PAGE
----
CareerExplorer’s step-by-step guide on how to become a petroleum engineer.

Step 1

Is becoming a petroleum engineer right for me?

The first step to choosing a career is to make sure you are actually willing to commit to pursuing the career. You don’t want to waste your time doing something you don’t want to do. If you’re new here, you should read about:

What do petroleum engineers do?
Career Satisfaction
Are petroleum engineers happy with their careers?
What are petroleum engineers like?

Still unsure if becoming a petroleum engineer is the right career path? to find out if this career is in your top matches. Perhaps you are well-suited to become a petroleum engineer or another similar career!

Described by our users as being “shockingly accurate”, you might discover careers you haven’t thought of before.

Step 2

High School

A high school program rich in science and math is the vital early foundation of a career in petroleum engineering. In addition to courses in these directly related subject areas, foreign language study is recommended in view of the international nature of the occupation.

Step 3

Bachelor’s Degree

A very high percentage of employers require that job candidates possess a Bachelor’s degree in petroleum engineering, mechanical engineering, or chemical engineering. It is important to enroll in an engineering program that is approved by the Accreditation Board of Engineering (ABET).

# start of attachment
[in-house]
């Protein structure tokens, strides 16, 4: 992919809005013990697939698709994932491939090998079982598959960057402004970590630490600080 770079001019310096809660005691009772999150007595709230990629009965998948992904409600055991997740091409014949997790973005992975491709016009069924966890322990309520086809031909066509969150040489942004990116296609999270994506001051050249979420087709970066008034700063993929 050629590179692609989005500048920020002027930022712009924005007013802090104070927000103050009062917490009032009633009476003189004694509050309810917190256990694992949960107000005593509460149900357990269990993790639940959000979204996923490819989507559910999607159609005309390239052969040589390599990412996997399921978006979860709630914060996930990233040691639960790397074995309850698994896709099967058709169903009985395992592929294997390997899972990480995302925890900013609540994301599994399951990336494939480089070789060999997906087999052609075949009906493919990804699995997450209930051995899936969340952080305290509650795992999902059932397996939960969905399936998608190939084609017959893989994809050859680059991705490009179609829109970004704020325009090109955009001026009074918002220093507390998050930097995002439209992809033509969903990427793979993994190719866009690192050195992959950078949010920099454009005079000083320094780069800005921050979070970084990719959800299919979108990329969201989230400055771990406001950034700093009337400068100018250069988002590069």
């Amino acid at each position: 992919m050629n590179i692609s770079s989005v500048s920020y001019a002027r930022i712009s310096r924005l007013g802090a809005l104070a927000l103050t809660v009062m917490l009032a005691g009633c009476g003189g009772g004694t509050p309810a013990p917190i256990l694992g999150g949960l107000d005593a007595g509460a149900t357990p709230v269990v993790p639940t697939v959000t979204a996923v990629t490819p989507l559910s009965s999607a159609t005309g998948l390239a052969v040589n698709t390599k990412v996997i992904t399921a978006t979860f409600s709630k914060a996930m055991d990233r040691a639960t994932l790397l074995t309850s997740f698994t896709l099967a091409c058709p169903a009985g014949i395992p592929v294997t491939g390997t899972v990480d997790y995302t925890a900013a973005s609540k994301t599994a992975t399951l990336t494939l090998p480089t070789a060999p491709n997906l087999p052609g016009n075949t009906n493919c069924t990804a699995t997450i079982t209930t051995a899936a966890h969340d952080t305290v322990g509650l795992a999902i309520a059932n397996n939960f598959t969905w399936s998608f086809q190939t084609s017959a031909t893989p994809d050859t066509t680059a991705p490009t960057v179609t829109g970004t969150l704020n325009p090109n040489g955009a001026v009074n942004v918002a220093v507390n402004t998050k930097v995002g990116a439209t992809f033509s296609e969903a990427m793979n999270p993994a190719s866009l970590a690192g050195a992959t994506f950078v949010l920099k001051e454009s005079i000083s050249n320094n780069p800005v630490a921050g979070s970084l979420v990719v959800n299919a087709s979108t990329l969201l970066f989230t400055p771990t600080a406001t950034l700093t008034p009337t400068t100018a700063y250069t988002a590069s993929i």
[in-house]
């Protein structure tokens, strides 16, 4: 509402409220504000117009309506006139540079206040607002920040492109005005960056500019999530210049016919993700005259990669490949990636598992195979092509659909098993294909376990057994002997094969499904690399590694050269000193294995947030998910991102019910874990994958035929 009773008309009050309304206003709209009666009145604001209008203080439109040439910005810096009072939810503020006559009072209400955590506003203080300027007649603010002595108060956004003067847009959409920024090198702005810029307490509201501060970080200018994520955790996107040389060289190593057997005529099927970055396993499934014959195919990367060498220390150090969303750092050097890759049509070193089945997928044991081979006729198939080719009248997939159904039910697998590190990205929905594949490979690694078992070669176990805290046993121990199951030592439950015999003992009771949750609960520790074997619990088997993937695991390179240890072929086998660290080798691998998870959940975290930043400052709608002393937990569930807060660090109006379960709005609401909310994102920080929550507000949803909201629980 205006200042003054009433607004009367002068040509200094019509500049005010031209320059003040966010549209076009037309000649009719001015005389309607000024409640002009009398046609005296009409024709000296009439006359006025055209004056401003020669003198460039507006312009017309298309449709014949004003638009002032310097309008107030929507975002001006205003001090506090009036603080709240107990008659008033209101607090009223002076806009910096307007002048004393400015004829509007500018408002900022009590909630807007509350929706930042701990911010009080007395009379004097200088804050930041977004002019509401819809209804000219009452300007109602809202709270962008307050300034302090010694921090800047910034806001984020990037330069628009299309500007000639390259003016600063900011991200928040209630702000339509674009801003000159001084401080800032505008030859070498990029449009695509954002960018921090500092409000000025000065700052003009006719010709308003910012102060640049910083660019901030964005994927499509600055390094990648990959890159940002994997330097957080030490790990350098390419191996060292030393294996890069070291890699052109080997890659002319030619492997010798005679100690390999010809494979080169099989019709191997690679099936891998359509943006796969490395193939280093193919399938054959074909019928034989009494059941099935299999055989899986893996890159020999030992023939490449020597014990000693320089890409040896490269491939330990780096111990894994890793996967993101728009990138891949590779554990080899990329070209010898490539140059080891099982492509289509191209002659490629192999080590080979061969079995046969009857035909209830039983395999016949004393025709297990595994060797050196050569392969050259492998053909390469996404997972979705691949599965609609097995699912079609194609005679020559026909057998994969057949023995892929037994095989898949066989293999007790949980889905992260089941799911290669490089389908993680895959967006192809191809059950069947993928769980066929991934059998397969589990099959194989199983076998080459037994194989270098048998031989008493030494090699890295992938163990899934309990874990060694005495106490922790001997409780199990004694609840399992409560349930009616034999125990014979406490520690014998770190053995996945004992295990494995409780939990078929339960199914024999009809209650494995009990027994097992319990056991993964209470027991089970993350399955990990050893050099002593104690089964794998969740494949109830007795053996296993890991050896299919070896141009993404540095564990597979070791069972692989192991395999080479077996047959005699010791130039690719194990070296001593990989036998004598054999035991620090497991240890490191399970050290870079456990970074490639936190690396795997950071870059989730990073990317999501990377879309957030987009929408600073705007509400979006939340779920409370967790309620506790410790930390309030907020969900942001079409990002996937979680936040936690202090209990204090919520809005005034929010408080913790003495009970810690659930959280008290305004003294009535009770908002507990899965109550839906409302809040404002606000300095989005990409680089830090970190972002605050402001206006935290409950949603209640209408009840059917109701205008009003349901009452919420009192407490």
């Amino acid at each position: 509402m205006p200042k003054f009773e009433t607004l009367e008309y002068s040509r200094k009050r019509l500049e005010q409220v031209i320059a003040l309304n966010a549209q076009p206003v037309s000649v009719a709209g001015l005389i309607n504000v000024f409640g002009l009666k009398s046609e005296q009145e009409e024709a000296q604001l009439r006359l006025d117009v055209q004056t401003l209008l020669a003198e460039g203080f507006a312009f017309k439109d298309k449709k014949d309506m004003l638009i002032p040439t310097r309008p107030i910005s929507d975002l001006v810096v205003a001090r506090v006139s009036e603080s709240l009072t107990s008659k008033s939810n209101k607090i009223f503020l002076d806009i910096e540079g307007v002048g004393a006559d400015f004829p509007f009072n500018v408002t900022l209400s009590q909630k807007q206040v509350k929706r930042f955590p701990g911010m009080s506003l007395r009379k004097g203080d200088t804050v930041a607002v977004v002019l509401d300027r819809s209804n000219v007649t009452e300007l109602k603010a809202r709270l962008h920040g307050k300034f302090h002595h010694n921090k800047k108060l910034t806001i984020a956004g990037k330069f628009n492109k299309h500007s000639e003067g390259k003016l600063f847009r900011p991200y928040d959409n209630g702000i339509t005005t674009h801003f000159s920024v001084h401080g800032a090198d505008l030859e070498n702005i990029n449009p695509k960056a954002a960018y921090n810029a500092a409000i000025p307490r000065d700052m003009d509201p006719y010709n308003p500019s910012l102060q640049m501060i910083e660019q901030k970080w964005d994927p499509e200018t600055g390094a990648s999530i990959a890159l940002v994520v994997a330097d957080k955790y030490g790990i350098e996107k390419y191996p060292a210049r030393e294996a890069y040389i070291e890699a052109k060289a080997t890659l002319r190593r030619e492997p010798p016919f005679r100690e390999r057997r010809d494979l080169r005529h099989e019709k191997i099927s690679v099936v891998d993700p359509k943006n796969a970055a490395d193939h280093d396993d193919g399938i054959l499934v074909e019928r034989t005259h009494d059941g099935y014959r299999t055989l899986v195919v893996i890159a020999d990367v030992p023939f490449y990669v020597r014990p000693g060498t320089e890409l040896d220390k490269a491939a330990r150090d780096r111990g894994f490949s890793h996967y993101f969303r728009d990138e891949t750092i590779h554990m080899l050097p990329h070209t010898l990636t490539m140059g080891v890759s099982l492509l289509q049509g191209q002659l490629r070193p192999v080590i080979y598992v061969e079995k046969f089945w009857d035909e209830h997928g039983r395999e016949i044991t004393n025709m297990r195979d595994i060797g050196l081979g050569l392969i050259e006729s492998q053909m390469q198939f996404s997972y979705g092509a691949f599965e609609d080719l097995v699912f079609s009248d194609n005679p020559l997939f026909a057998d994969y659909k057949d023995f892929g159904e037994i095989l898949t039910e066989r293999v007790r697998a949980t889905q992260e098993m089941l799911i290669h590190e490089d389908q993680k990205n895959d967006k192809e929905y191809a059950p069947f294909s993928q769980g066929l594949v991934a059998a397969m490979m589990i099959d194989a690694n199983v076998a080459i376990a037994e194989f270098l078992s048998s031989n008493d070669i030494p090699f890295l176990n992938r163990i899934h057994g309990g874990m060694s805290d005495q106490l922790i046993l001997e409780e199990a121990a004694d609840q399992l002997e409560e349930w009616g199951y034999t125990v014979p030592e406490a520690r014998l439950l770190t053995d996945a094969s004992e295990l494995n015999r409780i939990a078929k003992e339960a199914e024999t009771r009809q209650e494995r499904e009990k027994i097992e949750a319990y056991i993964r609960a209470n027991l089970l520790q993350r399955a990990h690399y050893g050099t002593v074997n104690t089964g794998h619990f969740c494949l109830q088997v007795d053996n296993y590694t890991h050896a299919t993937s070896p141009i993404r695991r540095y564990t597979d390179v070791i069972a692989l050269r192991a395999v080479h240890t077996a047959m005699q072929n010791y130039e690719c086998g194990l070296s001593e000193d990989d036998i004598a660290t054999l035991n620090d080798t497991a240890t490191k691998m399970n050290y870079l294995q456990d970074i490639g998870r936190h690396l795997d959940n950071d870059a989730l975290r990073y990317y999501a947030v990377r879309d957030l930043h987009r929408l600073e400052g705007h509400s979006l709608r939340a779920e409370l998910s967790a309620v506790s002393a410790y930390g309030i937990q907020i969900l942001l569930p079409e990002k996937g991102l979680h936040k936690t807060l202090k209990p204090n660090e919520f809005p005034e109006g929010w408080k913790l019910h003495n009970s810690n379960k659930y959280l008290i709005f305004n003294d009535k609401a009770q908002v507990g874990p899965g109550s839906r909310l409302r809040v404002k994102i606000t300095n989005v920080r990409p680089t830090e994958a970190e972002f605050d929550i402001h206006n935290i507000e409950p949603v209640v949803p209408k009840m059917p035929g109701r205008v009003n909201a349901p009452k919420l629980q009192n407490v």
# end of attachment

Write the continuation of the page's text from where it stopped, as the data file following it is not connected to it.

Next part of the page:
Step 4

Graduate Degree (optional)

While a Bachelor’s degree is viewed as the most valuable and versatile credential in the field of petroleum engineering, students who pursue a related Master’s or Ph.D. will, following experience in the field, be considered prime candidates for management roles, university faculty appointments, or advanced research positions.

Step 5


Before graduates can apply for an engineering license, they must have a minimum of four years of relevant work experience. To earn the Engineer in Training (EIT) or Engineer Intern (EI) designation, candidates must first pass the Fundamentals of Engineering (FE) exam. Passing the second exam, Principles and Practice of Engineering, results in the Professional Engineer (PE) license. Some states stipulate that engineers fulfill continuing education requisites to retain their license.

All states require independent or self-employed engineers to be licensed. A license may be optional for engineers working under a licensed engineer.

Step 6

Certification (optional)

Certification is not mandatory, but is available through the Society of Petroleum Engineers (SPE). The SPE establishes standards for competency and professional conduct; produces seminars and networking events; and develops career tools for oil and gas professionals worldwide. To become certified, petroleum engineers must be members of the Society, possess an undergraduate engineering degree, have at least four years of work experience, and pass an exam. To maintain certification, members must annually complete sixteen hours of professional development education.

The SPE credential may improve job candidates’ marketability and advancement opportunities and help them negotiate higher salaries.

Step 7

Ongoing Professional Development

The National Society of Professional Engineers is the authority on licensing, ethics, and practice in the engineering profession. It hosts a job board, provides salary information, offers a mentoring program, and provides resume writing services. It also organizes six interest groups for construction, government, higher education, industry, private practice, and young engineers.